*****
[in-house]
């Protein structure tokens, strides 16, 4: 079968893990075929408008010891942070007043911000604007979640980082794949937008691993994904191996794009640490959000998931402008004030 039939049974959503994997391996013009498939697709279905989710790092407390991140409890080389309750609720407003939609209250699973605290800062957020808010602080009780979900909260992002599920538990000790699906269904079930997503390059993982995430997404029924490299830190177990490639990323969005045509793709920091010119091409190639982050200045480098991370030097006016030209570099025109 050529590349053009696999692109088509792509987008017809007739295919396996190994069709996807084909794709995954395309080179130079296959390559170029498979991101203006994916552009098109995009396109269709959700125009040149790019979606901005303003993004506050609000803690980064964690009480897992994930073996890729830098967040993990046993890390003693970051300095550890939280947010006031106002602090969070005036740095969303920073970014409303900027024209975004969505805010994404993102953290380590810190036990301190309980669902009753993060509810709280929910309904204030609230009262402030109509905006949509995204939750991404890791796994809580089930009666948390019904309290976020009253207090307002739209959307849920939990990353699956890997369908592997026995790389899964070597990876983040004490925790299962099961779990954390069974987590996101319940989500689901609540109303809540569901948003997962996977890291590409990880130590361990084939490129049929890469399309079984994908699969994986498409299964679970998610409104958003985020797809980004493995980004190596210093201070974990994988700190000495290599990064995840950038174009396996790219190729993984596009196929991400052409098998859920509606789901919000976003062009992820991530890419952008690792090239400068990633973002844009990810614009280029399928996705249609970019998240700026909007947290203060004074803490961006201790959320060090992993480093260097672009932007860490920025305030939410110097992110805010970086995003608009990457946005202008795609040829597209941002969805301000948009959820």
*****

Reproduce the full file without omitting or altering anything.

[in-house]
């Protein structure tokens, strides 16, 4: 079968893990075929408008010891942070007043911000604007979640980082794949937008691993994904191996794009640490959000998931402008004030 039939049974959503994997391996013009498939697709279905989710790092407390991140409890080389309750609720407003939609209250699973605290800062957020808010602080009780979900909260992002599920538990000790699906269904079930997503390059993982995430997404029924490299830190177990490639990323969005045509793709920091010119091409190639982050200045480098991370030097006016030209570099025109 050529590349053009696999692109088509792509987008017809007739295919396996190994069709996807084909794709995954395309080179130079296959390559170029498979991101203006994916552009098109995009396109269709959700125009040149790019979606901005303003993004506050609000803690980064964690009480897992994930073996890729830098967040993990046993890390003693970051300095550890939280947010006031106002602090969070005036740095969303920073970014409303900027024209975004969505805010994404993102953290380590810190036990301190309980669902009753993060509810709280929910309904204030609230009262402030109509905006949509995204939750991404890791796994809580089930009666948390019904309290976020009253207090307002739209959307849920939990990353699956890997369908592997026995790389899964070597990876983040004490925790299962099961779990954390069974987590996101319940989500689901609540109303809540569901948003997962996977890291590409990880130590361990084939490129049929890469399309079984994908699969994986498409299964679970998610409104958003985020797809980004493995980004190596210093201070974990994988700190000495290599990064995840950038174009396996790219190729993984596009196929991400052409098998859920509606789901919000976003062009992820991530890419952008690792090239400068990633973002844009990810614009280029399928996705249609970019998240700026909007947290203060004074803490961006201790959320060090992993480093260097672009932007860490920025305030939410110097992110805010970086995003608009990457946005202008795609040829597209941002969805301000948009959820």